The use of the radial method is more common in North America, where the FCC and CRTC use it in mediumwave transmission planning and regulation. In Europe and Asia, the use of radials has fallen out of favor since the 1970s, and in many nations the radial antenna proof is only acceptable as an ancillary antenna proof. Canada and Mexico, due to lower population densities, never implemented the fully complete radial models that the US FCC did.
The radial method has been falling out of favor for methods based on Cartesian coordinates. Cartesian methods require more CPU time (and memory) to compute, but are understood to more realistically represent antenna systems. The main importance of the radial methods is that a quick antenna system proof can be completed in less than 15 minutes (often in only 5 minutes) of a typical home computer's CPU time, regardless of antenna system complexity.
The ITU over the past 50 years—in consideration of the various population densities of its members—officially mandates a minimum of 5 radials for an entire antenna system.
Although many broadcasting regulators around the world had to find some way of regulating Longwave and Mediumwave antenna patterns and power, only the FCC chose to implement the radial method in its fullest form.
The FCC decision to fully implement radials evolved from 1925 to 1975. Technology had changed, and by the 1980s, computer terrain simulation of station interference and station patterns could be done on mainframes, typically using Cartesian or other non-radial methods.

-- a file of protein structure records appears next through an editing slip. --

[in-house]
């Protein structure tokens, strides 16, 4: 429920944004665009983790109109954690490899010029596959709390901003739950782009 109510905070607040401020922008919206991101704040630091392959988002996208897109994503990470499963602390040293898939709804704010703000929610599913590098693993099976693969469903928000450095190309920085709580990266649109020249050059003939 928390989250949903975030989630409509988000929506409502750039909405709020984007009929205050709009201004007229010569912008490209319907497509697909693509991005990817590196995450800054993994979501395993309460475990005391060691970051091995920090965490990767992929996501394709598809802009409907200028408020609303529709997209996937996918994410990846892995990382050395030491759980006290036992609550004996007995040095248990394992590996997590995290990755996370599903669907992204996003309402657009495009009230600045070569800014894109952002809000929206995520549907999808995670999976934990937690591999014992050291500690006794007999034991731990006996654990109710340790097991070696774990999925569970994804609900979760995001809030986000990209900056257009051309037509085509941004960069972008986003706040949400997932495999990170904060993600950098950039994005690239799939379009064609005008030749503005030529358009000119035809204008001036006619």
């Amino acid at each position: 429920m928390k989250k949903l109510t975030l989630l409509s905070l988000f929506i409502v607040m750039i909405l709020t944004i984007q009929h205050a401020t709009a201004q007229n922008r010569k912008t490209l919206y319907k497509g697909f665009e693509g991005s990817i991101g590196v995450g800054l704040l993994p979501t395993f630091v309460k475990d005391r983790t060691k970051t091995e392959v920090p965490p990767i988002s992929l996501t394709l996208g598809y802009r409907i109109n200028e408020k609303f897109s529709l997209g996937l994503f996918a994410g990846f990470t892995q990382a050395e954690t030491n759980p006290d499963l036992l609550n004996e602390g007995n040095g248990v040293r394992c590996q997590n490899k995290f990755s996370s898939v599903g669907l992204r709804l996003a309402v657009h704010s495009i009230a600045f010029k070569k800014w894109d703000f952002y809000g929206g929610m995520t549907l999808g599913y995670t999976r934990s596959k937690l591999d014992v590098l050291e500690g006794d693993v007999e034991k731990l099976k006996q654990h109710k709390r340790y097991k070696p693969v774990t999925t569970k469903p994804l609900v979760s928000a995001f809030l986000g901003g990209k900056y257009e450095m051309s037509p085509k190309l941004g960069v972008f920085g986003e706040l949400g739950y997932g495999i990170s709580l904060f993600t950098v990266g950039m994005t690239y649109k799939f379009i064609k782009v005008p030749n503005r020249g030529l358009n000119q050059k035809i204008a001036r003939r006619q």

The FCC rules on radials were relaxed in stages from 1996 to 2013. It is expected that the 2013 ruleset for radials will probably endure without change for a decade.
In the field of transmission planning, radials are evenly spaced points (vectors) along evenly spaced lines (bearings) from a common point on a map, which are used to determine the average elevation above mean sea level (AMSL) within a radio station's broadcast range (including broadcast stations and cellphone base stations, among others).
This in turn determines the station's height above average terrain (HAAT), which greatly affects its coverage area (more so than effective radiated power), and therefore the potential for RF interference with other adjacent stations or cells. This information must be submitted with an application for a construction permit. The points used for calculation may differ if a directional antenna is used.
Stations at low frequencies like shortwave, and especially the mediumwave/longwave AM broadcasting bands, require grounding or earthing wires to be buried in the soil in a radial pattern, in order to have a proper ground plane for the large mast radiators used as radio antennas at their long wavelengths.
These wires are also called radials, ground radials, grounding radials, or earthing radials. All metal objects within the near field of the radiator must also be tied to this system, or they will be energized with radio-frequency energy, and become an electric shock hazard, as well as potentially affecting or distorting the antenna pattern as a parasitic radiator.
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